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Covid-19 has completely taken over our lives — gone are the days, when we could meet our friends and family without a care. Physical workspaces have also given way to remote working, and although it does come with its advantages, we still miss going about our daily lives! At the end of the day, all our decisions today revolve around the virus. The need of the hour is to stay protected from this deadly infection, but is the covid-19 vaccine enough? And how long does it impact stay on? Worry not, we have the answer to all your questions from general physician, Dr Rashmi Sahay.
But before we head to the questions, it’s important to understand how covid-19 vaccines work. To begin with, when a virus like covid-19 invades your body, it attacks and multiples. It is this infection that turns into an illness. But our immune system tries its best to have a defence mechanism to fight this infection. Blood contains red cells, which then carries oxygen to tissues and organs, while white or immune cells fight infection.
When a person is infected with the covid-19 virus, for the first time, it does take time for your body to make and use all the tools it has to fight over the infection. But after the infection, the immune system remembers what it learned, and if you contract the virus the next time, the antibodies attack them.
Do the covid-19 vaccines work in the same manner, and what is it that we must know about them?
A: First of all, every vaccine has a different functioning, in order to provide defence from the virus. Although they all work on the same principle — the body has a range of memory T-lymphocytes as well as B-lymphocytes that offer protection against the virus in the future. It’s essential to remember that the body does take some time to produce these antibodies, after the vaccine. No wonder, we hear of many people contracting the virus, right after getting the covid-19 shot.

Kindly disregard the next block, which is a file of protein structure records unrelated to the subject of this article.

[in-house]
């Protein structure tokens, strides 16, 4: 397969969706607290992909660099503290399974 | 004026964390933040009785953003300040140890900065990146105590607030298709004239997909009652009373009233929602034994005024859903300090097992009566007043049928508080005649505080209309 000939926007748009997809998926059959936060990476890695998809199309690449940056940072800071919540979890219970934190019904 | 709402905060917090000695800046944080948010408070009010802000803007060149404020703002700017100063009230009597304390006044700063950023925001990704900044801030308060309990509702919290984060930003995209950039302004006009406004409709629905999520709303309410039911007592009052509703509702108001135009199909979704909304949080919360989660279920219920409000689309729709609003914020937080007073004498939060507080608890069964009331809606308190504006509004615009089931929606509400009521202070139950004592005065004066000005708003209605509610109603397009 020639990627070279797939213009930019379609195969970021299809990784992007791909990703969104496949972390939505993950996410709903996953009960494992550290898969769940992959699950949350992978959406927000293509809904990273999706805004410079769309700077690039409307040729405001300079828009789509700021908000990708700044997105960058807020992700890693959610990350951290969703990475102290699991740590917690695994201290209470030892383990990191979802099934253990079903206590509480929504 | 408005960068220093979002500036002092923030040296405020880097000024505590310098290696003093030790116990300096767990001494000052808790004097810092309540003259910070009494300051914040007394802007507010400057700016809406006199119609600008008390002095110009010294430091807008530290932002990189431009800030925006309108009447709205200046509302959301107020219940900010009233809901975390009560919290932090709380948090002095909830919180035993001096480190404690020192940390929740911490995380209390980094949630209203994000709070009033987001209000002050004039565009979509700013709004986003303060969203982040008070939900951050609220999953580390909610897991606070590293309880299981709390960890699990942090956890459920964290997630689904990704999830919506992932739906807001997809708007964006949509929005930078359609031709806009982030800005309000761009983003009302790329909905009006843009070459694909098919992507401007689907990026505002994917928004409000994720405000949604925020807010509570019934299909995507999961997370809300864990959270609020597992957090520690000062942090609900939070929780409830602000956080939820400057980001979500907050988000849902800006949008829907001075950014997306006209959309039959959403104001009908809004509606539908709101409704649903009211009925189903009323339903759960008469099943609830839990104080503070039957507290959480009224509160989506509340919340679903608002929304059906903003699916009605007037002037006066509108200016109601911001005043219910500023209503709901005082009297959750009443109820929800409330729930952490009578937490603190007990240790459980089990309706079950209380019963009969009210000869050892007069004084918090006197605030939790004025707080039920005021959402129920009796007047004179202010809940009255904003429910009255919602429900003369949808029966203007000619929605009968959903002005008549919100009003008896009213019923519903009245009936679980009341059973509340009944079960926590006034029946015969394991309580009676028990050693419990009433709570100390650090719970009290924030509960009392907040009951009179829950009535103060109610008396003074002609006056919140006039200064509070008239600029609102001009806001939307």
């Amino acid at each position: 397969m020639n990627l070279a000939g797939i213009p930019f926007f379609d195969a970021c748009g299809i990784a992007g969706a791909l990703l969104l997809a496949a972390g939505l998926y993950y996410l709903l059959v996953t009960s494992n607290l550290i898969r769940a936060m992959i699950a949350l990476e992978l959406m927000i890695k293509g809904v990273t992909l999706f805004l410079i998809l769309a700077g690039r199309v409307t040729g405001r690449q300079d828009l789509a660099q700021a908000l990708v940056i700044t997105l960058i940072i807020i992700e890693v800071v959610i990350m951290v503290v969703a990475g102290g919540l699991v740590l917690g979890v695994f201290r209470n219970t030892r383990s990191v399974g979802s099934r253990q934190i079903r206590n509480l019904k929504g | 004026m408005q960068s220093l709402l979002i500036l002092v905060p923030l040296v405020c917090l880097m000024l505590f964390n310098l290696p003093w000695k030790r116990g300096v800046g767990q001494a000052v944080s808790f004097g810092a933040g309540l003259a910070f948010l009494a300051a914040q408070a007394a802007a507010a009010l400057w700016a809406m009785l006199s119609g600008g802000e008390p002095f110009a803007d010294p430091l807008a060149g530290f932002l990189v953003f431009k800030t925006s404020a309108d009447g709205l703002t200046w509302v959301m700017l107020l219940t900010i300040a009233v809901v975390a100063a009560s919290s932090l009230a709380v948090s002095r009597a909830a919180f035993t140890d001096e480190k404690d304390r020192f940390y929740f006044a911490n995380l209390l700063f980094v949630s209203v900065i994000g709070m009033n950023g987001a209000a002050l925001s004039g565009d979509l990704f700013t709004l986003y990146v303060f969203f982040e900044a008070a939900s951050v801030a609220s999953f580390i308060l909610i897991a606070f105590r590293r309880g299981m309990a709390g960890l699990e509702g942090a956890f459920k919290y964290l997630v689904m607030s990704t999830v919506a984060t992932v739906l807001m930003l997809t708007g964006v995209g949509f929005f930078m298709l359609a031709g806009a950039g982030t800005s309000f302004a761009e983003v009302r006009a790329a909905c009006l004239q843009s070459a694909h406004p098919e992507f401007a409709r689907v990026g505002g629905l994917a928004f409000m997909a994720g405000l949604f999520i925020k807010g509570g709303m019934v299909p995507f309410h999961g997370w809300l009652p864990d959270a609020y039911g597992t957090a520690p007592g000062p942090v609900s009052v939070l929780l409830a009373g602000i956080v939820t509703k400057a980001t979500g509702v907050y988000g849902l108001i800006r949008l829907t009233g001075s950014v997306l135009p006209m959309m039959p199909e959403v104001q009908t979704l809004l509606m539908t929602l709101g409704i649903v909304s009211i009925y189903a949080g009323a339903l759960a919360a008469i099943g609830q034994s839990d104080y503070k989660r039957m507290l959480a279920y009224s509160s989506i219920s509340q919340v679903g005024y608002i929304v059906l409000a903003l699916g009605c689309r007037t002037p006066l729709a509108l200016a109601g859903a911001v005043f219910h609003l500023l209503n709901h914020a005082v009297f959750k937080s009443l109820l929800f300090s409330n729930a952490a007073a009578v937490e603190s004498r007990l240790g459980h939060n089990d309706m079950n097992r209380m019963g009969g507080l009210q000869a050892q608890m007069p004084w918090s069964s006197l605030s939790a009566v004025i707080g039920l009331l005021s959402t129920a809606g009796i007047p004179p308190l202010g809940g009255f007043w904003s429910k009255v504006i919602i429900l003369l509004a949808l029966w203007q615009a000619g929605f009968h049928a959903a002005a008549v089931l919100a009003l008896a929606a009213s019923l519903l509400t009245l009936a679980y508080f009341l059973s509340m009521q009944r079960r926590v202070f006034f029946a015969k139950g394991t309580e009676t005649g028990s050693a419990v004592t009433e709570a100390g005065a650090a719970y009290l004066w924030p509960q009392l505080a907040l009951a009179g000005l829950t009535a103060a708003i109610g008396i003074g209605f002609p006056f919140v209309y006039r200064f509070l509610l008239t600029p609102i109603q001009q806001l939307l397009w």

A: “The covid-19 vaccines available today induce a robust immune memory against the coronavirus. The vaccine ensures your immune system’s memory cells produce antibodies, in case the virus attacks your body. According to several studies, the memory B cells stay for at least 12 weeks, after people have got the second shot. The positive news is that authorised covid-19 vaccines are said to be effective against emerging strains of the coronavirus,” says Dr Sahay.
There’s another source of long-lasting antibody responses against the coronavirus through plasmablasts that reside in the bone marrow. It is these cells that continuously produce antibodies, and require no sort of boosting to maintain their effectiveness.
A: As the name suggests, booster shot is an extra dose of the vaccine that is administered to enhance the effects of the vaccine-induced protection. It is believed that the effects of the vaccine wear off over time. According to a study published in the journal Nature Reviews Immunology, the flu vaccine needs a booster every year, while tetanus and diphtheria requires it every 10 years.
A: As of now, NO. None of the health authorities across the world are recommending booster shots at this point.
“Although vaccine immunity might not last forever, it is important to understand that the effect of the vaccine is pretty impactful. A booster might be needed in the future, but we don’t know when. Researchers are still figuring out the best way possible,” says Dr Sahay.
A: Again, there’s still more research to be done, but some initial reports suggest that boosters might be essential for those who are immunocompromised. According to one study, 39 out of 40 kidney transplant recipients and a third of dialysis patients could not make antibodies after vaccination. There was another study that revealed that those patients with rheumatic diseases were on certain medication that was also suppressing the immune system. These studies were conducted after patients were fully vaccinated.